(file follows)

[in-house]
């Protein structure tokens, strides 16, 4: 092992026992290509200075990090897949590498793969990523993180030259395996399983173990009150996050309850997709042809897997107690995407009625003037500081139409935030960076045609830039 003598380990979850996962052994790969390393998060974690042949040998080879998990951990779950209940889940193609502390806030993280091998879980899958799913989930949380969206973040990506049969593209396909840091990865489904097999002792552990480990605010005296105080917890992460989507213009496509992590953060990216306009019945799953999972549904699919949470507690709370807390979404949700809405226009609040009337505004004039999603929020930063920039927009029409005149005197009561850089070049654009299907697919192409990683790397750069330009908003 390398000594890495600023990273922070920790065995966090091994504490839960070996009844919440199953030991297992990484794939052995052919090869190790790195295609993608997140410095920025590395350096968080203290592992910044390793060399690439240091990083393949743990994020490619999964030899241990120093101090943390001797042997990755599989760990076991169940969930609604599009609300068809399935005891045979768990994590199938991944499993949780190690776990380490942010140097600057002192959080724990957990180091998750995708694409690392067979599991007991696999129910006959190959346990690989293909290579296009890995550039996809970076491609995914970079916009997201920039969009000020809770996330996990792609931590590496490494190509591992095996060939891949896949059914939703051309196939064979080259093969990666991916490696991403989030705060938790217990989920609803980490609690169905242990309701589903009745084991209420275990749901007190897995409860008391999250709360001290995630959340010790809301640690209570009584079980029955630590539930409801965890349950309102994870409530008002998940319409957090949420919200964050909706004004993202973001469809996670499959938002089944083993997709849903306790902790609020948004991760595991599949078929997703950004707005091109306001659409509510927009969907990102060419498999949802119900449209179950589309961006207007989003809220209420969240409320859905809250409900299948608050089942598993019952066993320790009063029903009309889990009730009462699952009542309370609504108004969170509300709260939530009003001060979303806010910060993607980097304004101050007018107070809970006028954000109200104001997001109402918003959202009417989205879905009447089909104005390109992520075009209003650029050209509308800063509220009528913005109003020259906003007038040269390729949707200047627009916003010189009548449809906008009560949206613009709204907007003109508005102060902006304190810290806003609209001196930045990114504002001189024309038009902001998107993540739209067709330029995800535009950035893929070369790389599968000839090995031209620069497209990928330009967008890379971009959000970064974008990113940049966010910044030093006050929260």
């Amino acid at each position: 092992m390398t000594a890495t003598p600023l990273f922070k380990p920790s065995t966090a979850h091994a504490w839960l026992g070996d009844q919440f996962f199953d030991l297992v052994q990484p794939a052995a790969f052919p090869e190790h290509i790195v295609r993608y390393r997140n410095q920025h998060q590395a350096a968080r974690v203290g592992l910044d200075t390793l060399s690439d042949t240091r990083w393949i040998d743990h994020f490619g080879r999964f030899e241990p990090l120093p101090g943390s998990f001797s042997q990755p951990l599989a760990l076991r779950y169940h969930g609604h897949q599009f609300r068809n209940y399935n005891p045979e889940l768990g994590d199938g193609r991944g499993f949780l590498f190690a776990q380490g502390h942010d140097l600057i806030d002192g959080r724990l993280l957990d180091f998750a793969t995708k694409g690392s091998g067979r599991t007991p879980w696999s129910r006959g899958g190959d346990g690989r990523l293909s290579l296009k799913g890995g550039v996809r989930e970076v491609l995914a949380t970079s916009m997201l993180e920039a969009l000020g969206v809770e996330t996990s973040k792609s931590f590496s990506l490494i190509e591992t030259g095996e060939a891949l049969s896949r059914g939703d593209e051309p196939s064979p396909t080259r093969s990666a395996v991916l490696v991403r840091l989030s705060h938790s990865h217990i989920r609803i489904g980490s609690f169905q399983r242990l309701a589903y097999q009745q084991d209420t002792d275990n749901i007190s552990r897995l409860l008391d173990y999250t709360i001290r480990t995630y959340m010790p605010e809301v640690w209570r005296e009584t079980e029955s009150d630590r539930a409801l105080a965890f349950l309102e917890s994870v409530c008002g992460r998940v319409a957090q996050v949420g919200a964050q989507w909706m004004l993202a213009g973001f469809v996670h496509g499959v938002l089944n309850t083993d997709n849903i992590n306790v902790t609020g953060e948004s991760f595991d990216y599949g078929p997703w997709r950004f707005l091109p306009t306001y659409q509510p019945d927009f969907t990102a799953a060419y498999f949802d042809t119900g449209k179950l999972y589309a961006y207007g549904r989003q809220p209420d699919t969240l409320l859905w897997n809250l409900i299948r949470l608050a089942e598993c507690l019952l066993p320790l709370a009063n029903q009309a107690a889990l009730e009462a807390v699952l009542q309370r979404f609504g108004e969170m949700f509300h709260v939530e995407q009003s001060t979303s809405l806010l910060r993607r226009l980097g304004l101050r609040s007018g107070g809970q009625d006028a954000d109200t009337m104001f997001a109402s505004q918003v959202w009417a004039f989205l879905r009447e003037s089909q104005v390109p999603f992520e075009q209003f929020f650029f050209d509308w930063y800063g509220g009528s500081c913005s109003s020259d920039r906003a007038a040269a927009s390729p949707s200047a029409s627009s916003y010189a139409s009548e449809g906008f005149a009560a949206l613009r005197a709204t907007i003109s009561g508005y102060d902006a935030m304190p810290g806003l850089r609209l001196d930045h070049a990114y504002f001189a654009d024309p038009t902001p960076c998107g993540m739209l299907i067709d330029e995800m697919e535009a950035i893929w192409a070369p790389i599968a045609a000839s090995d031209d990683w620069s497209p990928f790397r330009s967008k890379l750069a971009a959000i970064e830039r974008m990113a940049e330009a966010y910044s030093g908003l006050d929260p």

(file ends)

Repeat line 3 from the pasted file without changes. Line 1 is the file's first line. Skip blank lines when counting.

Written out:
């Amino acid at each position: 092992m390398t000594a890495t003598p600023l990273f922070k380990p920790s065995t966090a979850h091994a504490w839960l026992g070996d009844q919440f996962f199953d030991l297992v052994q990484p794939a052995a790969f052919p090869e190790h290509i790195v295609r993608y390393r997140n410095q920025h998060q590395a350096a968080r974690v203290g592992l910044d200075t390793l060399s690439d042949t240091r990083w393949i040998d743990h994020f490619g080879r999964f030899e241990p990090l120093p101090g943390s998990f001797s042997q990755p951990l599989a760990l076991r779950y169940h969930g609604h897949q599009f609300r068809n209940y399935n005891p045979e889940l768990g994590d199938g193609r991944g499993f949780l590498f190690a776990q380490g502390h942010d140097l600057i806030d002192g959080r724990l993280l957990d180091f998750a793969t995708k694409g690392s091998g067979r599991t007991p879980w696999s129910r006959g899958g190959d346990g690989r990523l293909s290579l296009k799913g890995g550039v996809r989930e970076v491609l995914a949380t970079s916009m997201l993180e920039a969009l000020g969206v809770e996330t996990s973040k792609s931590f590496s990506l490494i190509e591992t030259g095996e060939a891949l049969s896949r059914g939703d593209e051309p196939s064979p396909t080259r093969s990666a395996v991916l490696v991403r840091l989030s705060h938790s990865h217990i989920r609803i489904g980490s609690f169905q399983r242990l309701a589903y097999q009745q084991d209420t002792d275990n749901i007190s552990r897995l409860l008391d173990y999250t709360i001290r480990t995630y959340m010790p605010e809301v640690w209570r005296e009584t079980e029955s009150d630590r539930a409801l105080a965890f349950l309102e917890s994870v409530c008002g992460r998940v319409a957090q996050v949420g919200a964050q989507w909706m004004l993202a213009g973001f469809v996670h496509g499959v938002l089944n309850t083993d997709n849903i992590n306790v902790t609020g953060e948004s991760f595991d990216y599949g078929p997703w997709r950004f707005l091109p306009t306001y659409q509510p019945d927009f969907t990102a799953a060419y498999f949802d042809t119900g449209k179950l999972y589309a961006y207007g549904r989003q809220p209420d699919t969240l409320l859905w897997n809250l409900i299948r949470l608050a089942e598993c507690l019952l066993p320790l709370a009063n029903q009309a107690a889990l009730e009462a807390v699952l009542q309370r979404f609504g108004e969170m949700f509300h709260v939530e995407q009003s001060t979303s809405l806010l910060r993607r226009l980097g304004l101050r609040s007018g107070g809970q009625d006028a954000d109200t009337m104001f997001a109402s505004q918003v959202w009417a004039f989205l879905r009447e003037s089909q104005v390109p999603f992520e075009q209003f929020f650029f050209d509308w930063y800063g509220g009528s500081c913005s109003s020259d920039r906003a007038a040269a927009s390729p949707s200047a029409s627009s916003y010189a139409s009548e449809g906008f005149a009560a949206l613009r005197a709204t907007i003109s009561g508005y102060d902006a935030m304190p810290g806003l850089r609209l001196d930045h070049a990114y504002f001189a654009d024309p038009t902001p960076c998107g993540m739209l299907i067709d330029e995800m697919e535009a950035i893929w192409a070369p790389i599968a045609a000839s090995d031209d990683w620069s497209p990928f790397r330009s967008k890379l750069a971009a959000i970064e830039r974008m990113a940049e330009a966010y910044s030093g908003l006050d929260p």